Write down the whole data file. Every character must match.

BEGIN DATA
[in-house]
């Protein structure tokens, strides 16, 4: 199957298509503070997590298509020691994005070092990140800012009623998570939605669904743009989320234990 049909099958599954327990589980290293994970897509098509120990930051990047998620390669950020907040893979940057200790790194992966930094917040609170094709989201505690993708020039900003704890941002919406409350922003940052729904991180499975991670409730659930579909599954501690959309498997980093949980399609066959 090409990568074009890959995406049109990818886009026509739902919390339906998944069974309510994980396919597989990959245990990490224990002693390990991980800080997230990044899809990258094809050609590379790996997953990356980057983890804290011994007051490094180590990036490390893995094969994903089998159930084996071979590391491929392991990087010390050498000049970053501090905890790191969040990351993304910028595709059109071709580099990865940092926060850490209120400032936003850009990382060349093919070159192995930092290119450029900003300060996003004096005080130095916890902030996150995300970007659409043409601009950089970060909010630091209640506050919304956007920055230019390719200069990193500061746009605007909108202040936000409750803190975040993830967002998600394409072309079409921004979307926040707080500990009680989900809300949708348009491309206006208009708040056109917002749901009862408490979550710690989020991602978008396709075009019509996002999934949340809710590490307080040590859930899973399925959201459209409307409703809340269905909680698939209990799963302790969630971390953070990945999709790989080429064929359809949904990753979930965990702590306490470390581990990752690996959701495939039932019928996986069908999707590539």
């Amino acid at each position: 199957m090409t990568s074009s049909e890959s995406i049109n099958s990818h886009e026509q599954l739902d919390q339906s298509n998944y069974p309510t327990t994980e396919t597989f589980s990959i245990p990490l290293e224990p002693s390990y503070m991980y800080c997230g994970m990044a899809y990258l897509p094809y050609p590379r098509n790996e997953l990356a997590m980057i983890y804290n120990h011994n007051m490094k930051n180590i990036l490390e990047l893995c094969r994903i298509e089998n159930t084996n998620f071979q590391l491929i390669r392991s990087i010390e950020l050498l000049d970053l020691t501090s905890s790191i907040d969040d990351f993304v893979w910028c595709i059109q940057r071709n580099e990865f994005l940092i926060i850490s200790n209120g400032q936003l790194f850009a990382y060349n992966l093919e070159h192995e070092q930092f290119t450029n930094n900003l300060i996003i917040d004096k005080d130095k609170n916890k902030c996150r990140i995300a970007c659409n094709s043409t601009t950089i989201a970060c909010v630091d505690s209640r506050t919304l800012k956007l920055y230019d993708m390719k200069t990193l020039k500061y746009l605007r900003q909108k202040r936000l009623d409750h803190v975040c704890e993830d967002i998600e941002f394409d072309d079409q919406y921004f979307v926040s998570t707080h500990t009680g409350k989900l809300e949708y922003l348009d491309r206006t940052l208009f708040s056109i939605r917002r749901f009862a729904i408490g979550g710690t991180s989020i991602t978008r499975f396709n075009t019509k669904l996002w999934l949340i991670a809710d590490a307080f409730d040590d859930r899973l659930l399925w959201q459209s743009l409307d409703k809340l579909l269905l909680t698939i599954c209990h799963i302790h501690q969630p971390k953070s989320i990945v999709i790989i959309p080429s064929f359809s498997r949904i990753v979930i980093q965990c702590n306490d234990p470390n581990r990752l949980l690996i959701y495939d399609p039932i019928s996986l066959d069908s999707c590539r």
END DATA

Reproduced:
[in-house]
């Protein structure tokens, strides 16, 4: 199957298509503070997590298509020691994005070092990140800012009623998570939605669904743009989320234990 049909099958599954327990589980290293994970897509098509120990930051990047998620390669950020907040893979940057200790790194992966930094917040609170094709989201505690993708020039900003704890941002919406409350922003940052729904991180499975991670409730659930579909599954501690959309498997980093949980399609066959 090409990568074009890959995406049109990818886009026509739902919390339906998944069974309510994980396919597989990959245990990490224990002693390990991980800080997230990044899809990258094809050609590379790996997953990356980057983890804290011994007051490094180590990036490390893995094969994903089998159930084996071979590391491929392991990087010390050498000049970053501090905890790191969040990351993304910028595709059109071709580099990865940092926060850490209120400032936003850009990382060349093919070159192995930092290119450029900003300060996003004096005080130095916890902030996150995300970007659409043409601009950089970060909010630091209640506050919304956007920055230019390719200069990193500061746009605007909108202040936000409750803190975040993830967002998600394409072309079409921004979307926040707080500990009680989900809300949708348009491309206006208009708040056109917002749901009862408490979550710690989020991602978008396709075009019509996002999934949340809710590490307080040590859930899973399925959201459209409307409703809340269905909680698939209990799963302790969630971390953070990945999709790989080429064929359809949904990753979930965990702590306490470390581990990752690996959701495939039932019928996986069908999707590539």
């Amino acid at each position: 199957m090409t990568s074009s049909e890959s995406i049109n099958s990818h886009e026509q599954l739902d919390q339906s298509n998944y069974p309510t327990t994980e396919t597989f589980s990959i245990p990490l290293e224990p002693s390990y503070m991980y800080c997230g994970m990044a899809y990258l897509p094809y050609p590379r098509n790996e997953l990356a997590m980057i983890y804290n120990h011994n007051m490094k930051n180590i990036l490390e990047l893995c094969r994903i298509e089998n159930t084996n998620f071979q590391l491929i390669r392991s990087i010390e950020l050498l000049d970053l020691t501090s905890s790191i907040d969040d990351f993304v893979w910028c595709i059109q940057r071709n580099e990865f994005l940092i926060i850490s200790n209120g400032q936003l790194f850009a990382y060349n992966l093919e070159h192995e070092q930092f290119t450029n930094n900003l300060i996003i917040d004096k005080d130095k609170n916890k902030c996150r990140i995300a970007c659409n094709s043409t601009t950089i989201a970060c909010v630091d505690s209640r506050t919304l800012k956007l920055y230019d993708m390719k200069t990193l020039k500061y746009l605007r900003q909108k202040r936000l009623d409750h803190v975040c704890e993830d967002i998600e941002f394409d072309d079409q919406y921004f979307v926040s998570t707080h500990t009680g409350k989900l809300e949708y922003l348009d491309r206006t940052l208009f708040s056109i939605r917002r749901f009862a729904i408490g979550g710690t991180s989020i991602t978008r499975f396709n075009t019509k669904l996002w999934l949340i991670a809710d590490a307080f409730d040590d859930r899973l659930l399925w959201q459209s743009l409307d409703k809340l579909l269905l909680t698939i599954c209990h799963i302790h501690q969630p971390k953070s989320i990945v999709i790989i959309p080429s064929f359809s498997r949904i990753v979930i980093q965990c702590n306490d234990p470390n581990r990752l949980l690996i959701y495939d399609p039932i019928s996986l066959d069908s999707c590539r």